Bottom of the Chimney to Top of Your Skincare Shelf: Charcoal in the Beauty Industry

For hundreds of years, people have been using charcoal for cooking, drawing art, making fireworks, and medicine. Recently, charcoal has hopped aboard the train of beauty trends in its ‘activated’ form, taking the beauty industry by storm. The term ‘activated’ simply means that the charcoal has been heated to ridiculously high temperatures (between 450-900 degrees Celsius), causing an increase in absorbance that makes it act like a magnet that grabs dirt, oil, and toxins. This adsorbent ability makes it an absolute miracle worker for skin and dental health, containing properties that remove contaminants and toxins from whatever it comes in contact with.

If you have dull or oily skin, blackheads, whiteheads, or even acne, activated charcoal is a potential one-stop solution for you. Because it is extremely porous, it draws dirt, chemicals, poison, oils, and bacteria out of pores, and thus helps balance oily skin, fight blackheads, soothe skin irritations, and fight blemishes caused by such skin villains. Overall, it will make your skin feel as clear as a blue sky, fresher than your mint gum, and overall healthier-looking. That’s not to say that it will make all your problems go away – yes, you still need to take out the trash this week – but it will most definitely aid in trapping impurities before causing unwanted damage. In other words, activated charcoal will revitalize your skin and help to alleviate skin health issues, naturally.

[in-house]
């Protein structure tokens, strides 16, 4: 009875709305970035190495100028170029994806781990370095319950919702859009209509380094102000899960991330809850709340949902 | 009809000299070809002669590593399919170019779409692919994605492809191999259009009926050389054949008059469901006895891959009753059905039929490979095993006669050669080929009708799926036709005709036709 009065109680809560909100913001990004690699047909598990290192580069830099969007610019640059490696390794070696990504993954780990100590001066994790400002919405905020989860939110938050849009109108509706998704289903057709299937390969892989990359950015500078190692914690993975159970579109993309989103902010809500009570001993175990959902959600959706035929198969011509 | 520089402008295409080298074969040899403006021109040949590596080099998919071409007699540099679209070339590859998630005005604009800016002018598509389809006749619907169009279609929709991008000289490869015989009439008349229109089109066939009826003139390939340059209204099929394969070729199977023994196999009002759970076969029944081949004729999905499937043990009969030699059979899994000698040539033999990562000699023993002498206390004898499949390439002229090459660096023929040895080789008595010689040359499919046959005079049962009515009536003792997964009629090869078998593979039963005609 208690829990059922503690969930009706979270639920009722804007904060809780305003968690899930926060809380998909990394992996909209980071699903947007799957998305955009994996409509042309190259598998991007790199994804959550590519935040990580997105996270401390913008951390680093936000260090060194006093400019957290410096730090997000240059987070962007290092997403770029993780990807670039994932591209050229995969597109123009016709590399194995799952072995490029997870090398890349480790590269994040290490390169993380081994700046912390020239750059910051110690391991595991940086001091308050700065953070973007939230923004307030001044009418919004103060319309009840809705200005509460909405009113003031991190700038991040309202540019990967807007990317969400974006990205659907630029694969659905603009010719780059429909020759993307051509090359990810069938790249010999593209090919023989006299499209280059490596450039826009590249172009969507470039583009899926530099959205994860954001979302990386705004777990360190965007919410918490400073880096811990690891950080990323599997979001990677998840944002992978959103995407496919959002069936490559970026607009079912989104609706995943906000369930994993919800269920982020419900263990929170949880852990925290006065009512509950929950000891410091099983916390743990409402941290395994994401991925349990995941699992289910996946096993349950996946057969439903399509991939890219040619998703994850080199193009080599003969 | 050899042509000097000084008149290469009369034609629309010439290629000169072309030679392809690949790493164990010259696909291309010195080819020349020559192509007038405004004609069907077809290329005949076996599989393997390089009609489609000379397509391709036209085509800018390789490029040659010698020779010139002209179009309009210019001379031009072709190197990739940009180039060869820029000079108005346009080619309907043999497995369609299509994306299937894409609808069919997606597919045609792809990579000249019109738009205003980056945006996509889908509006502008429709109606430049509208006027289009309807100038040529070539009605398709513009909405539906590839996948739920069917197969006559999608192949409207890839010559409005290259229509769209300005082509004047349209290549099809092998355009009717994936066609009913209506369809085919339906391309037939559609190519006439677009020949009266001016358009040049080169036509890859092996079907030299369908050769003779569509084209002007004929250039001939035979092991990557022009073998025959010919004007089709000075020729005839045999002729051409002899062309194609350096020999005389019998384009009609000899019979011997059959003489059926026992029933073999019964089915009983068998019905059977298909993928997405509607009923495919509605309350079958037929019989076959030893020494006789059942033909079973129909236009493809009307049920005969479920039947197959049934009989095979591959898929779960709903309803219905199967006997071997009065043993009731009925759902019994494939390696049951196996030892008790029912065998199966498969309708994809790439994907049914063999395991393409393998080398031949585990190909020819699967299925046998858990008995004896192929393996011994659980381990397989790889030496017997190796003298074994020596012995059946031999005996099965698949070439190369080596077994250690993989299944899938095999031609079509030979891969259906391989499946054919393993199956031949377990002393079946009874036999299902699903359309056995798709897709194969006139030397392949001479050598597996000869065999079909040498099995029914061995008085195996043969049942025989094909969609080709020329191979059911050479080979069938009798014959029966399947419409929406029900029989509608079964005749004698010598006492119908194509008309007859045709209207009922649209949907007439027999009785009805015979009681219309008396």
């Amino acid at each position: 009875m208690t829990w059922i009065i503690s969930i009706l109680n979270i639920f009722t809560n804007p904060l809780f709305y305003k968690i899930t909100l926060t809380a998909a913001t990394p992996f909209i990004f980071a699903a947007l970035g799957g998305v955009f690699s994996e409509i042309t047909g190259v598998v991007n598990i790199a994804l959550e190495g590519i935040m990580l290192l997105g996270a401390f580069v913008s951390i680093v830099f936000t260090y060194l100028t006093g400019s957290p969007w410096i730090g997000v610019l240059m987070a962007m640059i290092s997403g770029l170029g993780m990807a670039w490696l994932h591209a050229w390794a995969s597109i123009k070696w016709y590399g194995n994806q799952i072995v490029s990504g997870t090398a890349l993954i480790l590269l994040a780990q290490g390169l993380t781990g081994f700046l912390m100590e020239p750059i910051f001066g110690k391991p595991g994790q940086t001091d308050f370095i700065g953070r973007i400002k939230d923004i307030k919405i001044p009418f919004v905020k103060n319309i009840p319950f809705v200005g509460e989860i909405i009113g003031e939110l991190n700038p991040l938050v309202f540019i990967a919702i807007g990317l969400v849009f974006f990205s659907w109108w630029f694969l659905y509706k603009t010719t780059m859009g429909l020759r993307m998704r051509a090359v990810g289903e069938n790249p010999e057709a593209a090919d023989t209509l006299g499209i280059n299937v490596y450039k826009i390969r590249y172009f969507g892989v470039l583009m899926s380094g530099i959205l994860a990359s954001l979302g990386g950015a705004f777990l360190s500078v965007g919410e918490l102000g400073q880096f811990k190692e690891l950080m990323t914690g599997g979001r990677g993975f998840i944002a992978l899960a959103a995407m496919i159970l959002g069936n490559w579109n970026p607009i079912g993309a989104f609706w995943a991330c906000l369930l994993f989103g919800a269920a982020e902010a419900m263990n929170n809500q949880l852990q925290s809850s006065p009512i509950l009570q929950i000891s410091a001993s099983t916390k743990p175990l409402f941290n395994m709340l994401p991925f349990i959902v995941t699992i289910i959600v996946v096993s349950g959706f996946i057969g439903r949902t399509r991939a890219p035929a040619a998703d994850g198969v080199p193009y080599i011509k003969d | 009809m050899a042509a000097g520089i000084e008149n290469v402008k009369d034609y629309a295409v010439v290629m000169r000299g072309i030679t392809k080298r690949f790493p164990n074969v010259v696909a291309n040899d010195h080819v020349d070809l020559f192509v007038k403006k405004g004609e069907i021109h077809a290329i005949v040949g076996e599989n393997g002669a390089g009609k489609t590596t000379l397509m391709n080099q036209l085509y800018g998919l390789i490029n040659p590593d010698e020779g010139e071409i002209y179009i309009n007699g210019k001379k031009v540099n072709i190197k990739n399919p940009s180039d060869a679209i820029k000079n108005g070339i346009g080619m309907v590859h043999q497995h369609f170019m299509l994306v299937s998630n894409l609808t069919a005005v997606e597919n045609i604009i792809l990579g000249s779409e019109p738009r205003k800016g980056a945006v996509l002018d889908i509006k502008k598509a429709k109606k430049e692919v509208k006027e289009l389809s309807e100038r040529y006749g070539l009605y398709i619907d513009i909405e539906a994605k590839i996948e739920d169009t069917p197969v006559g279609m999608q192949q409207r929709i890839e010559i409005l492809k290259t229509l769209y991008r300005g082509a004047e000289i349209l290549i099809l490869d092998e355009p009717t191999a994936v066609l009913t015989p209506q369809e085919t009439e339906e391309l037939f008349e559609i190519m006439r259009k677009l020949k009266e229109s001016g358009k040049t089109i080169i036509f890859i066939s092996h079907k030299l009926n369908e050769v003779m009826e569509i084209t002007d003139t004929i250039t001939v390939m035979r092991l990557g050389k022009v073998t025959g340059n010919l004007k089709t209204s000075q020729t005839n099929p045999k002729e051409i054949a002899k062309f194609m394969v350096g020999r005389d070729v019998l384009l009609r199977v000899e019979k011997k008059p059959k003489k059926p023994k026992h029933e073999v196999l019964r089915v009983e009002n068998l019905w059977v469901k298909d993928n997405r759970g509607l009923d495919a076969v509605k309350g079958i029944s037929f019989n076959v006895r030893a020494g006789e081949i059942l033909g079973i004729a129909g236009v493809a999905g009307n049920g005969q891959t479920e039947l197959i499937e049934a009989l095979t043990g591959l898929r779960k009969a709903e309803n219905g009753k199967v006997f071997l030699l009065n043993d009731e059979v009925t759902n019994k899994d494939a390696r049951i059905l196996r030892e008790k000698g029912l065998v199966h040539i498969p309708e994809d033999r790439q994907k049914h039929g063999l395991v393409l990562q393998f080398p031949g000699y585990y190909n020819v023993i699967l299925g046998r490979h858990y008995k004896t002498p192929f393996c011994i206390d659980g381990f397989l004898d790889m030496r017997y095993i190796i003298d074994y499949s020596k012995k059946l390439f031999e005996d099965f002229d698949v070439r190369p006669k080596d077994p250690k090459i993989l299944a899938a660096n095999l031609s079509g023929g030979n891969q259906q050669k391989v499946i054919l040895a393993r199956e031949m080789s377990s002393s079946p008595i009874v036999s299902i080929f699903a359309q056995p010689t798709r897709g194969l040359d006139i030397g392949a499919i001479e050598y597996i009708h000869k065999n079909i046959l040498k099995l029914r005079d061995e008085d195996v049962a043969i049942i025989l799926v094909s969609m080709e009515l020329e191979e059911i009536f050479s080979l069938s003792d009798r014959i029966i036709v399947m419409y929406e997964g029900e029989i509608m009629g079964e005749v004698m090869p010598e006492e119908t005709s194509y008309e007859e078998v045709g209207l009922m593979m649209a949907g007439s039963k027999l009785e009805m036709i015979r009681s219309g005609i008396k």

Activated charcoal is presented in cosmetics and beauty products predominantly in the form of face masks, shampoos, skin treatments, and moisturizers. In fact, the functionality and popularity of activated charcoal is so widespread that it’s market size was valued at USD 4.2 billion in 2018, and is anticipated to grow in the coming years.

By this point, you’re probably asking yourself, “What’s the catch?” Of course, there is some media calling out activated charcoal for lacking scientific research and even being misleading. However, the FDA has deemed it harmless due to its mineral-like qualities making it safe for external use. It is created by heating carbon-rich materials such as wood, coconut shells, bamboo, and olive pits. This process leaves behind a concentrated black substance, that when activated, caters to the demand for natural skincare remedies that neutralize the toxic chemicals we encounter daily.

Who would have guessed that this dark, intimidating-looking product can work wonders for brightening and rejuvenating your skin?!


Written by: Adi Tzadok


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